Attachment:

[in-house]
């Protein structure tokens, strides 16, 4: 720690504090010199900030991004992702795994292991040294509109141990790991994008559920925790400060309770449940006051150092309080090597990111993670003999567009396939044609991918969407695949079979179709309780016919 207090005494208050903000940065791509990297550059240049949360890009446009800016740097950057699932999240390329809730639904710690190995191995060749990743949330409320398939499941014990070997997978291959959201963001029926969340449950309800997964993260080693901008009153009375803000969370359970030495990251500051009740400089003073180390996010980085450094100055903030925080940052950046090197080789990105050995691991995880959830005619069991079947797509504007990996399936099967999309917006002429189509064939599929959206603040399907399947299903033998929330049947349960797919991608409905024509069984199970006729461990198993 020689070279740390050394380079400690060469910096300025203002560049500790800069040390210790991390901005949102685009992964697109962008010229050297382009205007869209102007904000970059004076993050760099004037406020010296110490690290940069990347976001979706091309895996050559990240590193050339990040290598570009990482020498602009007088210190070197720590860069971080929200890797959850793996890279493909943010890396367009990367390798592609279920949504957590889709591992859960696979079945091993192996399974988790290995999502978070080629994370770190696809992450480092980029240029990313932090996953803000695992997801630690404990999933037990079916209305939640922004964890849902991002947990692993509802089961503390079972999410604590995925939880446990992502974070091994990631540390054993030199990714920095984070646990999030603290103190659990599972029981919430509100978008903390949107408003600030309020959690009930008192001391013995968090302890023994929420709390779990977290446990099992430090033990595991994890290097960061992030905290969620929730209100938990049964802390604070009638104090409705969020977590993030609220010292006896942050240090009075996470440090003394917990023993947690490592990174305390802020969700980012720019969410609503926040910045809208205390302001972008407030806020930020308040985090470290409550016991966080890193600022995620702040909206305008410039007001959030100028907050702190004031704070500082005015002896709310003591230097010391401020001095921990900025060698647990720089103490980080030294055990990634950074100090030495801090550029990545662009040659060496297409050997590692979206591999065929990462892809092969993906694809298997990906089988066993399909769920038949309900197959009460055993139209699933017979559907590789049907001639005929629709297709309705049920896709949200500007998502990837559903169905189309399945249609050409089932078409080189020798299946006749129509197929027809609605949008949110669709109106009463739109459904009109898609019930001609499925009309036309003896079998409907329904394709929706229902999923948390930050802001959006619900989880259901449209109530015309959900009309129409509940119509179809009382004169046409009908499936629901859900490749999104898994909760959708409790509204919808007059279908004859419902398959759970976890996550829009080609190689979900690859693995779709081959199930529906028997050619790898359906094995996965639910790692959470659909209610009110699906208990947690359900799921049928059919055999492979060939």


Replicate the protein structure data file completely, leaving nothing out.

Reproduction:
[in-house]
């Protein structure tokens, strides 16, 4: 720690504090010199900030991004992702795994292991040294509109141990790991994008559920925790400060309770449940006051150092309080090597990111993670003999567009396939044609991918969407695949079979179709309780016919 207090005494208050903000940065791509990297550059240049949360890009446009800016740097950057699932999240390329809730639904710690190995191995060749990743949330409320398939499941014990070997997978291959959201963001029926969340449950309800997964993260080693901008009153009375803000969370359970030495990251500051009740400089003073180390996010980085450094100055903030925080940052950046090197080789990105050995691991995880959830005619069991079947797509504007990996399936099967999309917006002429189509064939599929959206603040399907399947299903033998929330049947349960797919991608409905024509069984199970006729461990198993 020689070279740390050394380079400690060469910096300025203002560049500790800069040390210790991390901005949102685009992964697109962008010229050297382009205007869209102007904000970059004076993050760099004037406020010296110490690290940069990347976001979706091309895996050559990240590193050339990040290598570009990482020498602009007088210190070197720590860069971080929200890797959850793996890279493909943010890396367009990367390798592609279920949504957590889709591992859960696979079945091993192996399974988790290995999502978070080629994370770190696809992450480092980029240029990313932090996953803000695992997801630690404990999933037990079916209305939640922004964890849902991002947990692993509802089961503390079972999410604590995925939880446990992502974070091994990631540390054993030199990714920095984070646990999030603290103190659990599972029981919430509100978008903390949107408003600030309020959690009930008192001391013995968090302890023994929420709390779990977290446990099992430090033990595991994890290097960061992030905290969620929730209100938990049964802390604070009638104090409705969020977590993030609220010292006896942050240090009075996470440090003394917990023993947690490592990174305390802020969700980012720019969410609503926040910045809208205390302001972008407030806020930020308040985090470290409550016991966080890193600022995620702040909206305008410039007001959030100028907050702190004031704070500082005015002896709310003591230097010391401020001095921990900025060698647990720089103490980080030294055990990634950074100090030495801090550029990545662009040659060496297409050997590692979206591999065929990462892809092969993906694809298997990906089988066993399909769920038949309900197959009460055993139209699933017979559907590789049907001639005929629709297709309705049920896709949200500007998502990837559903169905189309399945249609050409089932078409080189020798299946006749129509197929027809609605949008949110669709109106009463739109459904009109898609019930001609499925009309036309003896079998409907329904394709929706229902999923948390930050802001959006619900989880259901449209109530015309959900009309129409509940119509179809009382004169046409009908499936629901859900490749999104898994909760959708409790509204919808007059279908004859419902398959759970976890996550829009080609190689979900690859693995779709081959199930529906028997050619790898359906094995996965639910790692959470659909209610009110699906208990947690359900799921049928059919055999492979060939």